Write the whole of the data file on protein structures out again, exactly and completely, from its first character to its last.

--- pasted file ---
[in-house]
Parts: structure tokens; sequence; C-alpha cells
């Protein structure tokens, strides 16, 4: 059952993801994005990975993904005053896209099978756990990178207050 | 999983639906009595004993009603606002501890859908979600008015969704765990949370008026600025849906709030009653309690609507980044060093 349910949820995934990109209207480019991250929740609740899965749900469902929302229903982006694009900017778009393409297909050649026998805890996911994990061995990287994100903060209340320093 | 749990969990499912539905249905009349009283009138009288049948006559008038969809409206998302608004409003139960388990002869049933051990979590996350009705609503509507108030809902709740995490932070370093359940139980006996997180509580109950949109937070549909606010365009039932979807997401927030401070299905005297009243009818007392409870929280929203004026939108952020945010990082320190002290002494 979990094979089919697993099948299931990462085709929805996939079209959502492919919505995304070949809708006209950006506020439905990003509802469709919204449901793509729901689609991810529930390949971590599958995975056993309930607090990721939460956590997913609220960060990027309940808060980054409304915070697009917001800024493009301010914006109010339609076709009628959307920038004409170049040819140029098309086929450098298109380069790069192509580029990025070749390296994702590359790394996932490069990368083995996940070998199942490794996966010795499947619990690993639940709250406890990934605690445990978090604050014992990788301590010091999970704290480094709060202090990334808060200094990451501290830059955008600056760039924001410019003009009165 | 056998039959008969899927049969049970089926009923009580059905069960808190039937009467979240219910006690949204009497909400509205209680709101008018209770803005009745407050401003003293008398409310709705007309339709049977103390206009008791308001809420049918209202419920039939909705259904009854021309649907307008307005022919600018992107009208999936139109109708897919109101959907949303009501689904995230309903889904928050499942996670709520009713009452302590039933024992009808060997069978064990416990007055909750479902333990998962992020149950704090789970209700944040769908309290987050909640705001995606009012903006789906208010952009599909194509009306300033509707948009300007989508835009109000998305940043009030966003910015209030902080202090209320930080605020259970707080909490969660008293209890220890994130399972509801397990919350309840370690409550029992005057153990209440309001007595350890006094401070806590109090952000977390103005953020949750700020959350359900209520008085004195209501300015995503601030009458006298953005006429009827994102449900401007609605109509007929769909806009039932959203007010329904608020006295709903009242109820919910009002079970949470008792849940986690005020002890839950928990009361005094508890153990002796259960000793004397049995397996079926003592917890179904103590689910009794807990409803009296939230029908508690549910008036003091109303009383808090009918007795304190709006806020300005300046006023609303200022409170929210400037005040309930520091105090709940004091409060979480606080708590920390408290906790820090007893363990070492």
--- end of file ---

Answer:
[in-house]
Parts: structure tokens; sequence; C-alpha cells
């Protein structure tokens, strides 16, 4: 059952993801994005990975993904005053896209099978756990990178207050 | 999983639906009595004993009603606002501890859908979600008015969704765990949370008026600025849906709030009653309690609507980044060093 349910949820995934990109209207480019991250929740609740899965749900469902929302229903982006694009900017778009393409297909050649026998805890996911994990061995990287994100903060209340320093 | 749990969990499912539905249905009349009283009138009288049948006559008038969809409206998302608004409003139960388990002869049933051990979590996350009705609503509507108030809902709740995490932070370093359940139980006996997180509580109950949109937070549909606010365009039932979807997401927030401070299905005297009243009818007392409870929280929203004026939108952020945010990082320190002290002494 979990094979089919697993099948299931990462085709929805996939079209959502492919919505995304070949809708006209950006506020439905990003509802469709919204449901793509729901689609991810529930390949971590599958995975056993309930607090990721939460956590997913609220960060990027309940808060980054409304915070697009917001800024493009301010914006109010339609076709009628959307920038004409170049040819140029098309086929450098298109380069790069192509580029990025070749390296994702590359790394996932490069990368083995996940070998199942490794996966010795499947619990690993639940709250406890990934605690445990978090604050014992990788301590010091999970704290480094709060202090990334808060200094990451501290830059955008600056760039924001410019003009009165 | 056998039959008969899927049969049970089926009923009580059905069960808190039937009467979240219910006690949204009497909400509205209680709101008018209770803005009745407050401003003293008398409310709705007309339709049977103390206009008791308001809420049918209202419920039939909705259904009854021309649907307008307005022919600018992107009208999936139109109708897919109101959907949303009501689904995230309903889904928050499942996670709520009713009452302590039933024992009808060997069978064990416990007055909750479902333990998962992020149950704090789970209700944040769908309290987050909640705001995606009012903006789906208010952009599909194509009306300033509707948009300007989508835009109000998305940043009030966003910015209030902080202090209320930080605020259970707080909490969660008293209890220890994130399972509801397990919350309840370690409550029992005057153990209440309001007595350890006094401070806590109090952000977390103005953020949750700020959350359900209520008085004195209501300015995503601030009458006298953005006429009827994102449900401007609605109509007929769909806009039932959203007010329904608020006295709903009242109820919910009002079970949470008792849940986690005020002890839950928990009361005094508890153990002796259960000793004397049995397996079926003592917890179904103590689910009794807990409803009296939230029908508690549910008036003091109303009383808090009918007795304190709006806020300005300046006023609303200022409170929210400037005040309930520091105090709940004091409060979480606080708590920390408290906790820090007893363990070492």